• Formality: The language is informal and conversational, combining personal anecdotes with a discussion of workflows and projects.
  • Authoritative vs. Friendly: The tone is friendly and reflective, sharing personal experiences and thoughts in an approachable manner.
  • Overall Tone: There is a sense of openness and exploration, with a focus on sharing personal learning and development processes.


  • The mood is contemplative and optimistic, reflecting a mindset of constant learning and adaptation.

Sentence Structure

  • Structure Type: A mix of compound and complex sentences, with a strong narrative flow that interweaves personal insights with technical descriptions.
  • Length: The sentences vary in length, balancing brief statements with more elaborate explanations.

Transition Style

  • Transitions are smooth and natural, often moving from a general idea to specific examples or from one aspect of a project to another.
  • The writer uses a blend of direct transitions and narrative progression to guide the reader through different ideas and concepts.

Rhythm and Pacing

  • The rhythm is consistent and engaging, with a good balance between detailed technical information and personal narrative.
  • The pacing is moderate, allowing the reader to absorb the information without feeling rushed.

Signature Styles

  • Recurring Phrases: Frequent use of terms related to personal productivity, technology tools, and creative processes.
  • Unique Punctuation: Inclusion of lists and occasional asides to provide additional context or to elaborate on a point.
  • Patterns/Repetitions: Regular mention of personal routines and habits, combined with technical tool usage and idea development.

Distinctive Writing Style Indicators

  • A strong focus on personal productivity and idea management, combined with technical tool usage.
  • Frequent reflection on personal learning processes and adaptation strategies.
  • An engaging narrative style that seamlessly combines personal experiences with technical advice and insights.
  • The inclusion of potential future improvements and explorations, indicating a forward-thinking and open-ended approach to problem-solving.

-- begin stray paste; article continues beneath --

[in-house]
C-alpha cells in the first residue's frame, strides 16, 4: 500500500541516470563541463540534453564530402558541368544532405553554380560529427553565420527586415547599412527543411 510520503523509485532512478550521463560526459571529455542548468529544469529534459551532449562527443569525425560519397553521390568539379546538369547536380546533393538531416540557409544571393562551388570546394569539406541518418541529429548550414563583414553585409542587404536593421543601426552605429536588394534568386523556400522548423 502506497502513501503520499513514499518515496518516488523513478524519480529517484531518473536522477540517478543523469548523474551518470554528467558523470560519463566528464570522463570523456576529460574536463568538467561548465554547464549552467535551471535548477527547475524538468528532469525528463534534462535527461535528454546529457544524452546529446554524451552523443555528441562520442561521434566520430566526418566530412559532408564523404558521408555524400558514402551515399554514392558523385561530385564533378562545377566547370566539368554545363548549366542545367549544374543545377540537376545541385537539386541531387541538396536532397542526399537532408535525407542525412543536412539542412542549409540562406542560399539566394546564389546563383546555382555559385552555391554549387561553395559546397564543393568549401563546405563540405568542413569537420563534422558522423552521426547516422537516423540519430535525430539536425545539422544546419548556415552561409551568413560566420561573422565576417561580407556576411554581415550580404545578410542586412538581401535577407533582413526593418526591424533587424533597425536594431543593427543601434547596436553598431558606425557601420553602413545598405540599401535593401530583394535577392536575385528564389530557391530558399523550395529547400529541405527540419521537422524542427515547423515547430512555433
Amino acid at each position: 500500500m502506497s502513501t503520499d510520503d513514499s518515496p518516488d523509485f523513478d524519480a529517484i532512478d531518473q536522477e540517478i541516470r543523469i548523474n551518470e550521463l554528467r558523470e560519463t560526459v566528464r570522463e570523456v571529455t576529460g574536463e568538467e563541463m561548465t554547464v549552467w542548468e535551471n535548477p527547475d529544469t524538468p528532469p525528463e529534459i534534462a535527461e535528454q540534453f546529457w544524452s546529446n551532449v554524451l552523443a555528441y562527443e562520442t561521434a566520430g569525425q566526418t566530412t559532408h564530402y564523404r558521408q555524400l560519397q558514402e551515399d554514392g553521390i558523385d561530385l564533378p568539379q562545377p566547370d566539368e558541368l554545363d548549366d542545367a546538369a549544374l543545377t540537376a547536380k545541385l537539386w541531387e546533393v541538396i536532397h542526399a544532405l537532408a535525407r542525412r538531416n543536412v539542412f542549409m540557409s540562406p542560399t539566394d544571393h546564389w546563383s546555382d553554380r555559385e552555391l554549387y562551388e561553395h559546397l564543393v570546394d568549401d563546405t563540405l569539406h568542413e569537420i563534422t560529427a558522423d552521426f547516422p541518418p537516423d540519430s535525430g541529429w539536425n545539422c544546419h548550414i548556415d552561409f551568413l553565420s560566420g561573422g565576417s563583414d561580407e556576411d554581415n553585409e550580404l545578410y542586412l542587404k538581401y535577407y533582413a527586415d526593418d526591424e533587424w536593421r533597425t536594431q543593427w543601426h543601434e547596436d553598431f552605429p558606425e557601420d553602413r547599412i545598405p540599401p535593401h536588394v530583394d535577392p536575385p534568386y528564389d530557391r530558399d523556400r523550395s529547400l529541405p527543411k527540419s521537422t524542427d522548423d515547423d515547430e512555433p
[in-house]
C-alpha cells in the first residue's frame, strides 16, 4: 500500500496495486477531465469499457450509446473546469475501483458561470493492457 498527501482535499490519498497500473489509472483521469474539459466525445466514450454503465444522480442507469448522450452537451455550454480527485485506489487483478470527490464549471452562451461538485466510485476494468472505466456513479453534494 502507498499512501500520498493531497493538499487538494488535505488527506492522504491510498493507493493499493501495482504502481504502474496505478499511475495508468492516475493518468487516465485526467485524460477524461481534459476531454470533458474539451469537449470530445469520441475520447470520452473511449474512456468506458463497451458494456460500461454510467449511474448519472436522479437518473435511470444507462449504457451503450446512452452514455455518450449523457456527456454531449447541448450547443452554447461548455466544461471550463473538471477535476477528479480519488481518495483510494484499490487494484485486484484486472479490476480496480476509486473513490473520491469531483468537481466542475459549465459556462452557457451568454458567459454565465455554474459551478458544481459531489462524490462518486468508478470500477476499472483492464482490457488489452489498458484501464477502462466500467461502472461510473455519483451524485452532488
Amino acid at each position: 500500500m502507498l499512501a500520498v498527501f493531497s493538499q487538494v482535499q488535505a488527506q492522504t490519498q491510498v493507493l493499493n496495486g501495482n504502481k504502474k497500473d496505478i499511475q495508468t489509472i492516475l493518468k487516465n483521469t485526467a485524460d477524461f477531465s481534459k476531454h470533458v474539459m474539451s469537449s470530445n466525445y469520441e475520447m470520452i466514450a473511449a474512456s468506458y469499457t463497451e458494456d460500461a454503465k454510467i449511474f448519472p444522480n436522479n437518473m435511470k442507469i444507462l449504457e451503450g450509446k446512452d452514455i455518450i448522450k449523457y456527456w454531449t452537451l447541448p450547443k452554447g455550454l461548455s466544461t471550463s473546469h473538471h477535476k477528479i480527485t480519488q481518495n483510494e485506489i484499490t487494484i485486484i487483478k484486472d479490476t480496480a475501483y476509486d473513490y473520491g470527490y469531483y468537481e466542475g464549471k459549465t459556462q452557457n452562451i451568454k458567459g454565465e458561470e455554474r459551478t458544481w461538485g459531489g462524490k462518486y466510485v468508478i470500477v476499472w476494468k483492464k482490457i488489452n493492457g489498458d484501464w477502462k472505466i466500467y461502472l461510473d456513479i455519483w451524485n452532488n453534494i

In summary, this text further cements the author's distinctive style of blending personal narrative with technical content. The writing is reflective, engaging, and informative, offering insights into personal workflows and idea management. The author's approachable tone and focus on continuous learning and adaptation make complex topics accessible and relatable to the reader.

Expanded AI style guide combining the guides from several posts

Voice and Tone

  • Formality: Adopt a semi-formal language, leaning towards informal. Use a conversational style but include technical jargon where appropriate.
  • Authoritative vs. Friendly: Aim for a friendly, informative tone. The writing should guide and assist, rather than command.
  • Overall Tone: Maintain a helpful and instructive tone, with a focus on practical application and reader engagement.


  • Keep the mood pragmatic and enthusiastic, especially when discussing the efficiency and utility of tools, methods, and personal projects.

Sentence Structure

  • Structure Type: Utilize a mix of simple, compound, and complex sentences.
  • Length: Vary sentence lengths. Use brief sentences for straightforward facts and longer ones for detailed technical explanations and personal anecdotes.

Transition Style

  • Ensure transitions are smooth, moving from general ideas to specific examples. Use both direct transitions and subtle shifts in topic, based on the subject matter.

Rhythm and Pacing

  • Maintain a moderately paced rhythm. Balance shorter sentences for clear facts and longer ones for in-depth explanations.
  • Keep the narrative conversational and engaging, with a balance between technical details and personal reflections.

Signature Styles

  • Recurring Phrases: Frequently use phrases like "Org Mode," "Emacs," and relevant technical terms.